Although the officials conduct testing and have set up a quarantine facility at a government college in the Nilgiris, the lack of infrastructure also poses a problem for the patients amid the surge. In Gudalur, many people residing in the forest do not have access to transportation, especially during the lockdown, which restricts them from travelling for medical emergencies or even to pharmacies. Also, for many people residing in interior areas, the Primary Health Centre in Gudalur is two to three kilometres away. They are also forced to travel to Gudalur town even for purchasing medicines, which becomes difficult for those who do not have any means of transportation.

Thangaraj, a resident of Gudalur, said, “The medical officers are reaching out to all the tribal hamlets and are conducting the COVID-19 tests. When a person tests positive for coronavirus, he/she is taken to COVID care centres. However, the problem arises only when the patient develops complications since the infrastructure in Gudalur Government Hospital is limited.” As a result, he said, patients with severe symptoms are forced to travel to Ooty, Coimbatore or Kerala for treatment. “Besides, there are only a limited number of ambulances here, so transporting patients becomes difficult,” added Thangaraj.

He also said that due to some awareness, people understood that there was another COVID-19 spike when the lockdown was imposed. “Since it’s a virus spread, they related it to infections such as smallpox and remained at home during the second wave,” he said. However, he said, the COVID-19 spread is huge among Paniyar and Katunaikar tribal groups, who continue to live as a community. He also said that the spread of infection is higher among these tribal populations could be due to the lack of physical distancing as two or more tribal families share the same makeshift houses.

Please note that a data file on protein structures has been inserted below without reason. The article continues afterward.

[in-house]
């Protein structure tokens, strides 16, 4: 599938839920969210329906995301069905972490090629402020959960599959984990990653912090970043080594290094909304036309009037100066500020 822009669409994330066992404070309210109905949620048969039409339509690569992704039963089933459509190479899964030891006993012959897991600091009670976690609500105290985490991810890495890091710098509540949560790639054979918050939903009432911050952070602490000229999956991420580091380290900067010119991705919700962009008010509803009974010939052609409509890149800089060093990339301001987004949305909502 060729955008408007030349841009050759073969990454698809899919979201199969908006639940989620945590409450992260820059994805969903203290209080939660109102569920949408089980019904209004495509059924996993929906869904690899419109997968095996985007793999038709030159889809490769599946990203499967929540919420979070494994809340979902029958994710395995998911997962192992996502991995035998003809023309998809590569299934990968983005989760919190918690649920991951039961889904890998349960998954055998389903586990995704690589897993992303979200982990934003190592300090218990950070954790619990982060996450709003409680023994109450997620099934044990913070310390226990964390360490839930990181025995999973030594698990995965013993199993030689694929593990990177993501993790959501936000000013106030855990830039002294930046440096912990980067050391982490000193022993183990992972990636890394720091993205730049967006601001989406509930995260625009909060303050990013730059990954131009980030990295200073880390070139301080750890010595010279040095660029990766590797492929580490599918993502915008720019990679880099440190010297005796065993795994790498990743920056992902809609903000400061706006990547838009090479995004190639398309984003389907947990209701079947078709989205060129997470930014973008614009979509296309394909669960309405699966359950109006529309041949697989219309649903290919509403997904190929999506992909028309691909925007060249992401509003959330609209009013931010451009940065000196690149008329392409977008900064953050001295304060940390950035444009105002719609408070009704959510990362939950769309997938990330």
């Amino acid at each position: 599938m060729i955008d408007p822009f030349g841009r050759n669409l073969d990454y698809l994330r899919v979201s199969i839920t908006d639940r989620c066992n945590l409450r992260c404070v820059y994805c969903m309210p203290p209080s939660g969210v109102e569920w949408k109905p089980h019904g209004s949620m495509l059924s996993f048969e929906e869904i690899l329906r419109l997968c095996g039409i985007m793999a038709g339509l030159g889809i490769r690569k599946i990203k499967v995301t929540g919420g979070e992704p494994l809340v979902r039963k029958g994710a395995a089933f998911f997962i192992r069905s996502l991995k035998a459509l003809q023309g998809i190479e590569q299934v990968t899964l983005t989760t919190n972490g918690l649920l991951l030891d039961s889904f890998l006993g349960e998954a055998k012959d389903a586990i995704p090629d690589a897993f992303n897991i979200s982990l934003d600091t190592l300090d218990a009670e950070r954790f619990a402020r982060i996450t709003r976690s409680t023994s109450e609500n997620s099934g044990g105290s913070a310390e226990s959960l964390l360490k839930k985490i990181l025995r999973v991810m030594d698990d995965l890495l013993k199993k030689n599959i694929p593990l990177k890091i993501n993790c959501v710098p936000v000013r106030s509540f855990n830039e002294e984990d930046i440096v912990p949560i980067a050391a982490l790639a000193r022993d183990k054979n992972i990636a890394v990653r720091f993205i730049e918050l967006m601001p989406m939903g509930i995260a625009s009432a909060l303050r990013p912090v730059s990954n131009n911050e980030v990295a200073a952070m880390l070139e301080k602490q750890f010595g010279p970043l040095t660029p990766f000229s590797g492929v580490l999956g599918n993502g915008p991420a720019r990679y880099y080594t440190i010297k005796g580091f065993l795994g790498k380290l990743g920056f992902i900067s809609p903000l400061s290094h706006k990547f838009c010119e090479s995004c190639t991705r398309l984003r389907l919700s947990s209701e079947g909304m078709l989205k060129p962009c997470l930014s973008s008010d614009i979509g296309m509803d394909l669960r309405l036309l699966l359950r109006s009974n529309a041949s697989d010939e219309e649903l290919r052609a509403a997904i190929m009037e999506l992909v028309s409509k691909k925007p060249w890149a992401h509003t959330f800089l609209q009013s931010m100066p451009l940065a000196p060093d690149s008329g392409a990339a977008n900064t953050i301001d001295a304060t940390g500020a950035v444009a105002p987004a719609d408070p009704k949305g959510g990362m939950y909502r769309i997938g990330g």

In the Nilgiris, a few activists working closely with the people have sought the help of the Tamil Nadu Health Department to increase the vaccination drive. In the Nilgiris, Badhri, an activist working with the communities, said, “More tribals are being exposed to the novel coronavirus for the first time since the pandemic began last year. Also, the displacement and other factors are making them more vulnerable to the virus and vaccinating the tribals is the only way out.”

This story is a part of the TNM COVID-19 reporting project. To support this project, make a payment here